Chairman of the National Police Chiefs’ Council (NPCC), Martin Hewitt, is another possibility. Hewitt began his policing career with Kent Police in 1993 and transferred to the Metropolitan Police Service in 2005. He was an Assistant Commissioner for five years. Like Basu, he has been criticized for becoming too political and has angered some sectors of the public for his tough stance on COVID-19 offenders.
Northern Ireland’s Chief Constable Simon Byrne’s name has also been mentioned as a potential replacement for Commissioner Dick. He has also held senior roles at the Met, Greater Manchester Police and Cheshire Police. The latter ended in controversy however and he was subject to a misconduct hearing for bullying. He was cleared of all wrongdoing but has also spoken frequently on politics which may put him at a disadvantage.
As it might for former head of Merseyside Police, Andy Cooke, who has spoken openly on poverty in the U.K. and its connection to crime. Cooke was appointed as HM Inspector of Constabulary and HM Inspector of Fire & Rescue Services in April 2021.
Matt Jukes, currently Assistant Commissioner for Specialist Operations at the Met after Basu left the post in September 2021, could be a less controversial choice. Jukes is recognized as being a proactive police leader, having started as a police constable and worked his way up the ranks until his appointment as chief constable of South Wales Police. He moved from South Wales Police to take up his role at the Met in 2020.
Sir Dave Thompson, Vice Chairman of the NPCC, worked at Greater Manchester Police for 20 years before joining West Midlands Police in 2010 as deputy chief constable in 2010.
He was promoted to Chief Constable in 2016. Sir Dave is a well-decorated police leader who received a knighthood in 2021 for his services to policing.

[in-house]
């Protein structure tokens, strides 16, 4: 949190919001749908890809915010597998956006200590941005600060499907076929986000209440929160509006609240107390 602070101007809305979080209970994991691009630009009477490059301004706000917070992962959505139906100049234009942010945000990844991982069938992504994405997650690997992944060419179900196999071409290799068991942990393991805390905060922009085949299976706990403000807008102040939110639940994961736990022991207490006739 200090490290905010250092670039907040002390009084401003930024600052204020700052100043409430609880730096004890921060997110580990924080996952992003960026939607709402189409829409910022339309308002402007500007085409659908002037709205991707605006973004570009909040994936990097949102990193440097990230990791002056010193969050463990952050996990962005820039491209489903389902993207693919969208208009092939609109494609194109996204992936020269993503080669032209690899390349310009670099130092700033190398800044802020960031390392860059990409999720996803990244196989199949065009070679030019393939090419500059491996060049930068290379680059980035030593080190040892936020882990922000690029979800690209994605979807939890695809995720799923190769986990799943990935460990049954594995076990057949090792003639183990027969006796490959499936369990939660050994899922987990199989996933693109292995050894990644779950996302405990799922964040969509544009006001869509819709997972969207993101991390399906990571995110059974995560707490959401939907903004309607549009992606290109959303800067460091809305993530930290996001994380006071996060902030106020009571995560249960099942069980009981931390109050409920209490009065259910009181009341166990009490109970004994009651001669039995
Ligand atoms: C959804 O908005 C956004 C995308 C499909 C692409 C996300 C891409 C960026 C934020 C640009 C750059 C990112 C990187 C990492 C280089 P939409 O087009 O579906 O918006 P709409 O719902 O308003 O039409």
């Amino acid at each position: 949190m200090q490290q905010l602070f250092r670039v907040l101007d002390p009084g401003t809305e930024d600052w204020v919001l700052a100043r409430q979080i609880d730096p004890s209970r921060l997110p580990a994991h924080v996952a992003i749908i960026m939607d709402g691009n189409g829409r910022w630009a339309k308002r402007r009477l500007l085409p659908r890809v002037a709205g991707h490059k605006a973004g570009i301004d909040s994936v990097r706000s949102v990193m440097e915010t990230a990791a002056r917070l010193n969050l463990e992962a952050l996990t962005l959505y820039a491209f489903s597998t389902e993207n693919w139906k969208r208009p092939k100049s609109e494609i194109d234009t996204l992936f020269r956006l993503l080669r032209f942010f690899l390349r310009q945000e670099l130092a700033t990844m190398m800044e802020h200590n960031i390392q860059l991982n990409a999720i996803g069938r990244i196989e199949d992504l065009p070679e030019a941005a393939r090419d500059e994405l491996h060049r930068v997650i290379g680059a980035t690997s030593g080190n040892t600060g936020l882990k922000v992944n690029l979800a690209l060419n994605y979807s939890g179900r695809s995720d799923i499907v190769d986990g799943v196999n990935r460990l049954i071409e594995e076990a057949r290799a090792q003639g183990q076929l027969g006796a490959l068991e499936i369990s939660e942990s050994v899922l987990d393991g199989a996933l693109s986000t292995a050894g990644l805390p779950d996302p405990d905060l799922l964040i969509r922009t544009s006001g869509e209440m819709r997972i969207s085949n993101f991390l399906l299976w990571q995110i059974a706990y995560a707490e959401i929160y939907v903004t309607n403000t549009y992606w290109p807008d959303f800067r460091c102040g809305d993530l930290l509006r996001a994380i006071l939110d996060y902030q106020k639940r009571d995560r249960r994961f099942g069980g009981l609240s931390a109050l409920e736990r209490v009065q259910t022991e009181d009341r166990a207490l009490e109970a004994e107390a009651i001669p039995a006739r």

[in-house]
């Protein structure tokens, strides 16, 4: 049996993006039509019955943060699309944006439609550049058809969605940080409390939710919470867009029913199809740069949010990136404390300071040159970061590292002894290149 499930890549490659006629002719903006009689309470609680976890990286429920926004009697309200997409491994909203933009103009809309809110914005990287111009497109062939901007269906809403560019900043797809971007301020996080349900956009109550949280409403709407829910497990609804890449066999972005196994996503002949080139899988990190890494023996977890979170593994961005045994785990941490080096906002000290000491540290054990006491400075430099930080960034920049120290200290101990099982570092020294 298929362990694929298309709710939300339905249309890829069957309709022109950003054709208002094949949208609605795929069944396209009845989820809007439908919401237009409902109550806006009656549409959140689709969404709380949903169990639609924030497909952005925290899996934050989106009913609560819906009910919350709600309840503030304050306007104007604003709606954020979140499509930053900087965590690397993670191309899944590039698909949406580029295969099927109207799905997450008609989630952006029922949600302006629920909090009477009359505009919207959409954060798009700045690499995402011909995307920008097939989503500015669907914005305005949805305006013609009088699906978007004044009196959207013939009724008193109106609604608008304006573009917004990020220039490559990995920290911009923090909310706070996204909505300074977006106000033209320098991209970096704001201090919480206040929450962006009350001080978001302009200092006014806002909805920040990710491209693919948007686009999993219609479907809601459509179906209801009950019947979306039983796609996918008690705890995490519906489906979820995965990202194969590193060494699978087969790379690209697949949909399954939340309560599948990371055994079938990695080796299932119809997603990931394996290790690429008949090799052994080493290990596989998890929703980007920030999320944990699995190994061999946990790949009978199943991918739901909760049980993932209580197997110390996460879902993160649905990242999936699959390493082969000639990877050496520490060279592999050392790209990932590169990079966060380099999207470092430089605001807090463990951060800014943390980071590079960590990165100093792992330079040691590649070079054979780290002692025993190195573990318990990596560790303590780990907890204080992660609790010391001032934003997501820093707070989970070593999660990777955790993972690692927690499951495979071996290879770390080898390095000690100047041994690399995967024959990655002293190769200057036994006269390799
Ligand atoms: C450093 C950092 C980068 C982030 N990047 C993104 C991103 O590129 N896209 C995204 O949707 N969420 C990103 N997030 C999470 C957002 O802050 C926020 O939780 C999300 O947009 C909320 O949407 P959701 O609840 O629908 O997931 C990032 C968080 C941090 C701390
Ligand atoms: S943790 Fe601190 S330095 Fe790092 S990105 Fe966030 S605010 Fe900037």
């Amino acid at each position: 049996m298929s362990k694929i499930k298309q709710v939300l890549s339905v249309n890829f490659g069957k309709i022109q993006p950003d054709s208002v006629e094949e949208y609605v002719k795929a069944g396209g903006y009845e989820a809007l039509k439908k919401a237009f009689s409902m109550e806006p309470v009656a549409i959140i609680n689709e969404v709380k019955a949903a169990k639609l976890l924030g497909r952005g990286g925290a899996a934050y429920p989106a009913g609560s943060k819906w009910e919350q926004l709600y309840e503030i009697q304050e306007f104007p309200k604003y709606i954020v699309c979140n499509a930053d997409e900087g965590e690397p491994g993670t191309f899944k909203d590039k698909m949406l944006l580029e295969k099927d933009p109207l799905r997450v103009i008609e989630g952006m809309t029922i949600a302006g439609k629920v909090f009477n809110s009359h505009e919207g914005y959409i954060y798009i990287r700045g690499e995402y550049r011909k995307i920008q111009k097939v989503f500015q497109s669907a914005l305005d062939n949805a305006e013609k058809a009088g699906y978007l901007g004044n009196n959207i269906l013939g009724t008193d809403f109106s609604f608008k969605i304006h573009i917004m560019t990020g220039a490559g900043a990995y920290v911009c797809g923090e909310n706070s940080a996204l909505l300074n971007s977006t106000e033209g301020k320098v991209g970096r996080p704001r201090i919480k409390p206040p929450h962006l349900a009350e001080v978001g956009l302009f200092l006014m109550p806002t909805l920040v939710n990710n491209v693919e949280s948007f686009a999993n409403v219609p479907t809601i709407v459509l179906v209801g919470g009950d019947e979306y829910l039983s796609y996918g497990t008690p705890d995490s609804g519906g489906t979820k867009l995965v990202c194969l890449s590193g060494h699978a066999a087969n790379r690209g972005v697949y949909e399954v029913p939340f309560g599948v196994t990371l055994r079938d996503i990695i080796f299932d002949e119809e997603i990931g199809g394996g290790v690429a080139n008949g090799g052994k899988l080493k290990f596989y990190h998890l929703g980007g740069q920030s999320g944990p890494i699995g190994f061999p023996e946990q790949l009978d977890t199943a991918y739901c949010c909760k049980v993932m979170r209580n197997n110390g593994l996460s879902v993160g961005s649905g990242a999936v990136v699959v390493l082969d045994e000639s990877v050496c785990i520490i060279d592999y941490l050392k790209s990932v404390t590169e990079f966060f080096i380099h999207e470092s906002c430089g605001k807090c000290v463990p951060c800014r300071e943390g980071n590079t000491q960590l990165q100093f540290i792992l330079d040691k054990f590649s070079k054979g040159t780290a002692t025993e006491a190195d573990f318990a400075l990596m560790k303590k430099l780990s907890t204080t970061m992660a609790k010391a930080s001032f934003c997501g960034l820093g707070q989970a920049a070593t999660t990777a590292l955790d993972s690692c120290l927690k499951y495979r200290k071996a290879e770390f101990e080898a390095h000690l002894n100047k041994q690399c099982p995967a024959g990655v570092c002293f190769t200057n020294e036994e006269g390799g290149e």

Given the recent criticism of the Met’s handling of female victims, another woman at the helm could also be a good move. And not simply because they are women. Helen Ball is the current Assistant Commissioner for the Met. She joined the force in 1987 but left in 2010 to join Thames Valley Police as assistant chief constable. Ball then returned to focus on counterterrorism policing and now has an advisory role at the College of Policing.
Lucy D’Orsi, currently Chief Constable of the British Transport Police would also bring a safe pair of hands and strong leadership qualities to the Commissioner’s office. Previously a senior officer at the Met, rising to Deputy Assistant Commissioner.
Numerous other names have also been suggested, and of course the government could also pull a surprise and bring in someone who would not be instantly obvious for the role. Doing so would have its benefits as well as potential challenges.
The government has said it will appoint a strong and decisive leader. It has plenty of options, especially if it can look past differing politics. Care must also be given to any disruption that could be caused by moving a senior leader from their current position. The Home Secretary will have the final say on who will be the next head of the Met, however she will need the London Mayor’s approval. The Queen will then officially appoint the Commissioner.